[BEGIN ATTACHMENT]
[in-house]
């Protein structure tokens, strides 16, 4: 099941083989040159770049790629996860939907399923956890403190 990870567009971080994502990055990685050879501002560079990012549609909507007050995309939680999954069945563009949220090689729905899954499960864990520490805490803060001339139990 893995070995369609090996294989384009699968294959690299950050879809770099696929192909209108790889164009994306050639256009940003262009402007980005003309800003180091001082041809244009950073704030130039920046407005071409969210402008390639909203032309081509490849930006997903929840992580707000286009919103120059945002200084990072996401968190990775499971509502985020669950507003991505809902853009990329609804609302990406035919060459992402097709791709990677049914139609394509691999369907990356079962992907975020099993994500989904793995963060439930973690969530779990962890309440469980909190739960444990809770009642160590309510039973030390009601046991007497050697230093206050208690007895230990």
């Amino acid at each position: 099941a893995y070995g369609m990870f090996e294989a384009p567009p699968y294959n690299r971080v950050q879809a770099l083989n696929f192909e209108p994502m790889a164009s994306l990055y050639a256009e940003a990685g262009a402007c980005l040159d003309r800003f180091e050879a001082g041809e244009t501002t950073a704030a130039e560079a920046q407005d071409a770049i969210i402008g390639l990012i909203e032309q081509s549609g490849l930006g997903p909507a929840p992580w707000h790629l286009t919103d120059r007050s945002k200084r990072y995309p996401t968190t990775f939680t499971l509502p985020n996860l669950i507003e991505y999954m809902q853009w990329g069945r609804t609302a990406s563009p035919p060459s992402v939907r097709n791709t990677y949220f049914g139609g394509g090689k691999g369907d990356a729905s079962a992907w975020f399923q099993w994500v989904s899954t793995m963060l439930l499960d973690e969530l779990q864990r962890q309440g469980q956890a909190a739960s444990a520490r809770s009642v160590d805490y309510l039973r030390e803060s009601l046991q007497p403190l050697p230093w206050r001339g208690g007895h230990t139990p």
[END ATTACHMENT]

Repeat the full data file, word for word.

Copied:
[in-house]
């Protein structure tokens, strides 16, 4: 099941083989040159770049790629996860939907399923956890403190 990870567009971080994502990055990685050879501002560079990012549609909507007050995309939680999954069945563009949220090689729905899954499960864990520490805490803060001339139990 893995070995369609090996294989384009699968294959690299950050879809770099696929192909209108790889164009994306050639256009940003262009402007980005003309800003180091001082041809244009950073704030130039920046407005071409969210402008390639909203032309081509490849930006997903929840992580707000286009919103120059945002200084990072996401968190990775499971509502985020669950507003991505809902853009990329609804609302990406035919060459992402097709791709990677049914139609394509691999369907990356079962992907975020099993994500989904793995963060439930973690969530779990962890309440469980909190739960444990809770009642160590309510039973030390009601046991007497050697230093206050208690007895230990």
């Amino acid at each position: 099941a893995y070995g369609m990870f090996e294989a384009p567009p699968y294959n690299r971080v950050q879809a770099l083989n696929f192909e209108p994502m790889a164009s994306l990055y050639a256009e940003a990685g262009a402007c980005l040159d003309r800003f180091e050879a001082g041809e244009t501002t950073a704030a130039e560079a920046q407005d071409a770049i969210i402008g390639l990012i909203e032309q081509s549609g490849l930006g997903p909507a929840p992580w707000h790629l286009t919103d120059r007050s945002k200084r990072y995309p996401t968190t990775f939680t499971l509502p985020n996860l669950i507003e991505y999954m809902q853009w990329g069945r609804t609302a990406s563009p035919p060459s992402v939907r097709n791709t990677y949220f049914g139609g394509g090689k691999g369907d990356a729905s079962a992907w975020f399923q099993w994500v989904s899954t793995m963060l439930l499960d973690e969530l779990q864990r962890q309440g469980q956890a909190a739960s444990a520490r809770s009642v160590d805490y309510l039973r030390e803060s009601l046991q007497p403190l050697p230093w206050r001339g208690g007895h230990t139990p």